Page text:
Friday, November 26, 2004

Wired News: Newspapers Should Really Worry

Adam L. Penenberg
, an assistant professor at New York University
, writes:
"...according to Washington City Paper, The Washington Post organized a series of six focus groups in September to determine why the paper was having so much trouble attracting younger readers. You see, daily circulation, which had been holding firm at 770,000 subscribers for the last few years, fell more than 6 percent to about 720,100 by June 2004, with the paper losing 4,000 paying subscribers every month.
Erik Wemple, in the article in the Washing City Paper, writes:
So some people don't care to hear that 5:30 a.m. plop at their front door. Many focus groupers, in fact, said they wouldn't even accept the hard-copy version for free. The explanation offered, in many cases, was that they didn't want a bunch of newsprint "piling up" around the house. "People are saying, ‘Why is it so big?'" says Gabriel Escobar, the Post's city editor.
Peneberg and Wemple both draw attention to radical changes in information seeking behavior for young adults. For a variety of reasons, young adults (18-34) aren't relying on traditional print media for news and information. This is not to say they don't read news sources. They regularly check many. They read no longer rely on a single source of information. They seek information constantly, not at regularly scheduled times. And they are not interested in paying (at least directly) for the news.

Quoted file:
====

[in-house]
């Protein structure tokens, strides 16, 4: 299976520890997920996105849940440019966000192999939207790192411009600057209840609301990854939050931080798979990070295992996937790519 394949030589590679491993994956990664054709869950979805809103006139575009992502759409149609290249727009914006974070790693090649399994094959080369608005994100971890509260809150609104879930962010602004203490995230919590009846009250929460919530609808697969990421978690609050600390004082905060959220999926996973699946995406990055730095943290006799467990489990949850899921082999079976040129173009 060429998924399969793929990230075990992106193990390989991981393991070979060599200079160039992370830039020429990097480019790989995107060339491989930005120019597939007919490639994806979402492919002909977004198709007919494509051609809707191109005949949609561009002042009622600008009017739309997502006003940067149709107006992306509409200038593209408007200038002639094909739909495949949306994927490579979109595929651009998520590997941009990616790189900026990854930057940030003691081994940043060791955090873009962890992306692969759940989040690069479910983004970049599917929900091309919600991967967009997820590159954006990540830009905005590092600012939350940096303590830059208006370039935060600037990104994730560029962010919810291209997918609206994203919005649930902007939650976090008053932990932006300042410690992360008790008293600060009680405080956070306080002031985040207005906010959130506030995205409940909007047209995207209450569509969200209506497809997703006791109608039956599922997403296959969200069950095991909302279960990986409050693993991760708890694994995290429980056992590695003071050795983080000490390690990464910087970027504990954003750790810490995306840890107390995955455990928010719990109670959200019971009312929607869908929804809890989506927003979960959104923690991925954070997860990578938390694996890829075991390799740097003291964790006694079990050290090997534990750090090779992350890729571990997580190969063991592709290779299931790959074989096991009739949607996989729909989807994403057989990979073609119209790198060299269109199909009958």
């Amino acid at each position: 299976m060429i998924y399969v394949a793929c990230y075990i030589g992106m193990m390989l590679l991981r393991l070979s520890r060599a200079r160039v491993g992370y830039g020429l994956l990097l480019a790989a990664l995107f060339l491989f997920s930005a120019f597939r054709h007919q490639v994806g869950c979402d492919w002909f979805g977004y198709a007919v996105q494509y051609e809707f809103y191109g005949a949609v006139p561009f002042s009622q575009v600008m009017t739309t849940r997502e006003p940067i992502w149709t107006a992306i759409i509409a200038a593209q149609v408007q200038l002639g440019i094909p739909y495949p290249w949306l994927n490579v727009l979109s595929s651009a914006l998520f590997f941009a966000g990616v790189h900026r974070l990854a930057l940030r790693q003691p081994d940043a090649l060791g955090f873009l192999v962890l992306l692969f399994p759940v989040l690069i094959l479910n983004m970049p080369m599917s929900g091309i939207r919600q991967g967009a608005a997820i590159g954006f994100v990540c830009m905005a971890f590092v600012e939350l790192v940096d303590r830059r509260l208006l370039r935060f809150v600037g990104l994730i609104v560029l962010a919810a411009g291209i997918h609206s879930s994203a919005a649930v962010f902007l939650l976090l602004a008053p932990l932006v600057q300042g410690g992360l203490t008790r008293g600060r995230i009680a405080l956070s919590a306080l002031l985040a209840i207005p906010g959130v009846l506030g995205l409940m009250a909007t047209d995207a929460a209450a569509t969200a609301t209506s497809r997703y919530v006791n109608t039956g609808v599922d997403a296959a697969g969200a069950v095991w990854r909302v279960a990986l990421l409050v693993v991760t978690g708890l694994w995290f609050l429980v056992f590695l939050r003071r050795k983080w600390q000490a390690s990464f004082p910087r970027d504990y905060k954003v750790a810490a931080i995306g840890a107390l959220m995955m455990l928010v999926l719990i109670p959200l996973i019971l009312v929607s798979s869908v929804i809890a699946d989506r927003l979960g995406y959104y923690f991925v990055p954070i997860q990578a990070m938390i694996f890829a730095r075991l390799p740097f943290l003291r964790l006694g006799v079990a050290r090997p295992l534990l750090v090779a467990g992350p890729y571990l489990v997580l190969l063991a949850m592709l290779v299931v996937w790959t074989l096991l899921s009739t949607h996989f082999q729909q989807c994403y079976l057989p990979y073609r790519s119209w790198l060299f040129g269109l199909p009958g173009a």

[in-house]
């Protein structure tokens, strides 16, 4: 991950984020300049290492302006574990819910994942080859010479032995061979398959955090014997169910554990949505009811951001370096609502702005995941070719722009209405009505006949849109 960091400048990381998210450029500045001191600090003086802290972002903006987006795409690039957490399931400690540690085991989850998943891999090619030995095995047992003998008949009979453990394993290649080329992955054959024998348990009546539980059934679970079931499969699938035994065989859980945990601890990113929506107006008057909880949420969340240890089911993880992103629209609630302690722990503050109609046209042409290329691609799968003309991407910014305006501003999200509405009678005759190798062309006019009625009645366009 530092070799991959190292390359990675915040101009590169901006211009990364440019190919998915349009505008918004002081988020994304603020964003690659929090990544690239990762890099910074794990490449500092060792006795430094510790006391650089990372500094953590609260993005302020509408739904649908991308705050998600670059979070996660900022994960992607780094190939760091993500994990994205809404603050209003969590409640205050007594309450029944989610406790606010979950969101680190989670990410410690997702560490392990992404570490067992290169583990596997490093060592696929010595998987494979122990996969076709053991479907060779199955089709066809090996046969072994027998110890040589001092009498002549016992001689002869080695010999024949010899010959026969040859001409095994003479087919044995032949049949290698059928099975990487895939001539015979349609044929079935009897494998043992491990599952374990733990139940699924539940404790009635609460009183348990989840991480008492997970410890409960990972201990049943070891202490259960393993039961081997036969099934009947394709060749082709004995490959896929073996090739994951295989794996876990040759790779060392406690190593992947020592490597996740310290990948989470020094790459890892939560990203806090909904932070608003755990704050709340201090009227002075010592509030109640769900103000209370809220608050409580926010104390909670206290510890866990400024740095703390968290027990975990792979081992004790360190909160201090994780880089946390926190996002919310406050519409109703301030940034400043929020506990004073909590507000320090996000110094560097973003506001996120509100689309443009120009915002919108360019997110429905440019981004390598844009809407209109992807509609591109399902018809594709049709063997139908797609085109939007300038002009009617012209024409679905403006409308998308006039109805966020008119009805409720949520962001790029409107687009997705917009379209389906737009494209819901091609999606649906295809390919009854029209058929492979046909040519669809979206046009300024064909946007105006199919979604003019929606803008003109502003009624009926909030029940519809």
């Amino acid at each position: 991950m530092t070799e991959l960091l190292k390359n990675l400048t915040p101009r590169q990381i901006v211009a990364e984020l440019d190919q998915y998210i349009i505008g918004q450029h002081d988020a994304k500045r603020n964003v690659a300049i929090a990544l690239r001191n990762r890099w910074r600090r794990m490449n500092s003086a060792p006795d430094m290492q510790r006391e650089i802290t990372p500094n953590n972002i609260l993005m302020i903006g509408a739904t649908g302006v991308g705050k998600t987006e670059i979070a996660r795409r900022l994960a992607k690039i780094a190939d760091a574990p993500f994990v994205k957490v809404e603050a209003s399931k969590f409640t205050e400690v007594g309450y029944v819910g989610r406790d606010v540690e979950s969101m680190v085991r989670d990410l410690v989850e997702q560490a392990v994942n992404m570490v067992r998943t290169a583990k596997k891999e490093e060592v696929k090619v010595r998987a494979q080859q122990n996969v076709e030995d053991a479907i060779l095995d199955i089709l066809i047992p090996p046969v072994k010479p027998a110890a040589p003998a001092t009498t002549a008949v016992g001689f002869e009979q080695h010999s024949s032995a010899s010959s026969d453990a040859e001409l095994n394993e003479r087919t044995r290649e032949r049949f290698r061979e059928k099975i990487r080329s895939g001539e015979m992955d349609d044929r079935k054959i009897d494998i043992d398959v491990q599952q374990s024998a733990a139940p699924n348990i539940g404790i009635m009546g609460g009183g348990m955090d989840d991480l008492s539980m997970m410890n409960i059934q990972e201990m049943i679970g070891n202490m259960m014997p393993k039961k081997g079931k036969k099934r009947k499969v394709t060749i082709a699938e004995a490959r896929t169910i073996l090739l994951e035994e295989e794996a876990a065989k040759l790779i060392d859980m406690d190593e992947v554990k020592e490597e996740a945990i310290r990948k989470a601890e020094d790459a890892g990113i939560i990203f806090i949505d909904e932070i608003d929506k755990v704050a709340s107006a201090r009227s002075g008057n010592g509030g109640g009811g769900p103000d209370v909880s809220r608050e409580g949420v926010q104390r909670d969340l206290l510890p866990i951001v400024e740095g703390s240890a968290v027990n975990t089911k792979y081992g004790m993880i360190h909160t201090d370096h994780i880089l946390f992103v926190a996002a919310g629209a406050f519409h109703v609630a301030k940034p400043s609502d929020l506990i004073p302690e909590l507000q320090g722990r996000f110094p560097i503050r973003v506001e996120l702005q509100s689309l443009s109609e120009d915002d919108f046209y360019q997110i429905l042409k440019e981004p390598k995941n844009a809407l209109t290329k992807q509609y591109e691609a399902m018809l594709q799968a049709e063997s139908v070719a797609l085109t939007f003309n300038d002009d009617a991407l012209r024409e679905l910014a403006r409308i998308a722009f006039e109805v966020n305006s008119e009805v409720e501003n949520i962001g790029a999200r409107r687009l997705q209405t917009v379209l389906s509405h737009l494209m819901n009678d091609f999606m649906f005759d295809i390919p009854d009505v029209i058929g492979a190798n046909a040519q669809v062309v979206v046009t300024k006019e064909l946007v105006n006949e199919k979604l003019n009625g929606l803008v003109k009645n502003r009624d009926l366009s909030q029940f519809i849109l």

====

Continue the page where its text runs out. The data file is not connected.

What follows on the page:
Library literature as well as anecdotal evidence about information seeking behavior among undergraduates mirror's these findings. The Internet (typically Google) are the first place most undergraduates look for information. Peneberg and Wemple focus primarily on news media, but I suspect when studied more broadly, we would see the same pattern. Young adults, I suspect, don't mind reading online, aren't comfortable with traditional information discovery and navigational tools used for print materials, and are likely to turn to the Internet as the first, if not the only source of information they will check.